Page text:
“I’m incapable of writing a book out of thin air,” Kis told an interviewer in 1988. “Even as a reader, I have trouble with purely imaginative fiction: I see through its artifices and am left with a mist or void.” The Attic and Psalm 44 are rival efforts to spin fiction out of found sources, whether documentary or literary. Psalm 44, which Kis wrote hastily for a competition sponsored by a Jewish organization in Belgrade, was based on a newspaper article he found, about a family of Holocaust survivors who return after the war to visit Auschwitz with their child, who had been born in the camp. Though it’s difficult to tell how much the novella depended on Kis’s research, several of its characters are thinly veiled (if also thinly drawn) versions of real-life actors in the story, including a Nazi doctor based on Josef Mengele. The Attic is more flagrant in leaning on its “sources,” incorporating long, undigested passages of found text, most notably chunks of The Magic Mountain, which show up in the narrative without any authorial setup and echo the otherworldly heights of the nascent writer’s garret.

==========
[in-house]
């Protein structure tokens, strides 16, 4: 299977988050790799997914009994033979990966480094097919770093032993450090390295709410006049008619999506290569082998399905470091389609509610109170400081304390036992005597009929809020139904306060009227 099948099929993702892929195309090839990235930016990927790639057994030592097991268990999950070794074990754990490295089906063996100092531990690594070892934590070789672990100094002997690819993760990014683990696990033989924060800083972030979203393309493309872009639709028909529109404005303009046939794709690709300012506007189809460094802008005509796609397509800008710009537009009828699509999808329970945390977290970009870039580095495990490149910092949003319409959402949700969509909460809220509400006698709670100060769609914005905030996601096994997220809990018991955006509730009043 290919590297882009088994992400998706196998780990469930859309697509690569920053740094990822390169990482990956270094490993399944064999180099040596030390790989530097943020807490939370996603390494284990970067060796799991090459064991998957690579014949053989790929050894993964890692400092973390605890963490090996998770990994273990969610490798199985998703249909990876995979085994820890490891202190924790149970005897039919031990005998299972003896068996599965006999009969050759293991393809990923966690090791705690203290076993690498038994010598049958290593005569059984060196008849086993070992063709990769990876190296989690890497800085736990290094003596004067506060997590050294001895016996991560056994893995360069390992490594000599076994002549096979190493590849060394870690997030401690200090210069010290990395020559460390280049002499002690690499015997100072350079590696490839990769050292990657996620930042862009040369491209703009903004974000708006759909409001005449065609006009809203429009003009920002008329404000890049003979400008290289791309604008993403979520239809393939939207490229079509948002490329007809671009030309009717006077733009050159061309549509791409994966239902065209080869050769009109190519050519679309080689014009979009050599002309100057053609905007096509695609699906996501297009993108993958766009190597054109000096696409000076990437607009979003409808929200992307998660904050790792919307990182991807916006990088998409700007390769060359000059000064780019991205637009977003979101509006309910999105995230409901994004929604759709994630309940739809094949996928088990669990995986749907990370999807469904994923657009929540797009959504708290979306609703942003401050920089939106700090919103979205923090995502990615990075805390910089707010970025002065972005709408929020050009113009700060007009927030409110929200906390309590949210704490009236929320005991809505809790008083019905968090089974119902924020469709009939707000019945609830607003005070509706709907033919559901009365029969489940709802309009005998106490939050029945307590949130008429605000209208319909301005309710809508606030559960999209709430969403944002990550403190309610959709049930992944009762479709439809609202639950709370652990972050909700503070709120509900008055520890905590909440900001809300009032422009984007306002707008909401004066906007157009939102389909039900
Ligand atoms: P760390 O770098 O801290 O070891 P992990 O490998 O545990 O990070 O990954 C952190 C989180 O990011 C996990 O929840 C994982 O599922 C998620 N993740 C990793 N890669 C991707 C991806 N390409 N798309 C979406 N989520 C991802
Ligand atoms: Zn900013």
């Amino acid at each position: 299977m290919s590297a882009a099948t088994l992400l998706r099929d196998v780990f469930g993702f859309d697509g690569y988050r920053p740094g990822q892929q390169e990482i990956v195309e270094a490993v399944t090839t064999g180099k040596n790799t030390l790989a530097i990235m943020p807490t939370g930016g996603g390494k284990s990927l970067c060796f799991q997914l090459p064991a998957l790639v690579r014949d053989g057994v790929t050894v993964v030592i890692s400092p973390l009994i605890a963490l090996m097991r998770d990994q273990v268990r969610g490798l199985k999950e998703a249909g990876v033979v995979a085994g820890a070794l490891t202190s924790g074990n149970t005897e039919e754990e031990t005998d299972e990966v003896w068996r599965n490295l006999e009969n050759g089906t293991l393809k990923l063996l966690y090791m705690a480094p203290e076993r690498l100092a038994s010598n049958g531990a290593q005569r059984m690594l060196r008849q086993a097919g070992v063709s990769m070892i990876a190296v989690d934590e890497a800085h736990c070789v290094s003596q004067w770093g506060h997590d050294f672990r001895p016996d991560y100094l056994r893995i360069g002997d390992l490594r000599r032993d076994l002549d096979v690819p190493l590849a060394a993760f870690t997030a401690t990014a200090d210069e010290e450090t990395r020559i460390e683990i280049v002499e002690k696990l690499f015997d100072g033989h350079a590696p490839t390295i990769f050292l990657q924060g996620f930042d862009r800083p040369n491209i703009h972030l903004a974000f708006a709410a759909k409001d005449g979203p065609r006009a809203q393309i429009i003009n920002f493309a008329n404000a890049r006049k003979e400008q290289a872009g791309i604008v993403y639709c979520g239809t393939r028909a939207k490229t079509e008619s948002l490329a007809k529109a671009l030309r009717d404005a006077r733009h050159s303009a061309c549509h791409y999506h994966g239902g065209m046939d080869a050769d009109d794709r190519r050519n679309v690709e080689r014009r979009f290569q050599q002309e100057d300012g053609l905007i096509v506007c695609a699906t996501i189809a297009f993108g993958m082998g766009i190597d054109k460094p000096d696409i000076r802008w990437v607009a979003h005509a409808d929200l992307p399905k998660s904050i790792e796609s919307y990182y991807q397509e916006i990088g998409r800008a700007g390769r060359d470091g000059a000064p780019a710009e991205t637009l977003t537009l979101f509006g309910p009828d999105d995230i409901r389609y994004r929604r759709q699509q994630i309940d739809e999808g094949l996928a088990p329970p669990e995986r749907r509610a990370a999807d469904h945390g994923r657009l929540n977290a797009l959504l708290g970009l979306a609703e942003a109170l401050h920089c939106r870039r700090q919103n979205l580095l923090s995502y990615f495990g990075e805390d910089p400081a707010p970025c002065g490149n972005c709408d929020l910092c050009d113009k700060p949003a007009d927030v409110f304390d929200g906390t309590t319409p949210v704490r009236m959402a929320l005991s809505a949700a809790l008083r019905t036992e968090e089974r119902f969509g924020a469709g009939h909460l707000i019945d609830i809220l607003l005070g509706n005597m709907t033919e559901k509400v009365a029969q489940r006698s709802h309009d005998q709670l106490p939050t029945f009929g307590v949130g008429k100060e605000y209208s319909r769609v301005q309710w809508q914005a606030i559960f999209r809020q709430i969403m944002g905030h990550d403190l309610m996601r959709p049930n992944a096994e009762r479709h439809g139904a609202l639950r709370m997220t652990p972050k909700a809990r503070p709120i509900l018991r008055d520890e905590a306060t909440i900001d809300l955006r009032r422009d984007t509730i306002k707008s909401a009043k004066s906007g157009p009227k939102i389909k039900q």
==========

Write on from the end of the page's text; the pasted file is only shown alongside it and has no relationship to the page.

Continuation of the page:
The Attic revels in its allusiveness. Orpheus imaginatively transports himself to a South Seas locale (“the Bay of Dolphins”) where he undertakes translations of texts from a Polynesian dialect; later, a diary represents the time he has spent in exilic seclusion on an island with his dog Argus. Wordplay and lists proliferate throughout this book-about-books, which culminates in—voilà!—Orpheus composing the volume The Attic. Fantasizing about operating a seaside restaurant with his foil Billy Wiseass, he devises a menu and wine list of comical names (“dragonfly in mayonnaise,” “Chinese warrior with mint,” “Braˇc shipwreck in white wine”) that stretches on for four pages. In a text where fantasy and reality are often hard to distinguish, and where almost arbitrary jumps in the narrative are interspersed with long descriptive passages of Orphean settings, Kis is already concerned with the disjuncture of the fictional and the real. “We wanted to become wealthy, powerful,” Orpheus thinks, to justify the restaurant scheme. “In order to buy ourselves a yacht (it had already been named Eurydice, what else?) and sail the seven seas, visit all the continents. Of course our first mission would have been to visit the Bay of Dolphins. To verify its existence.”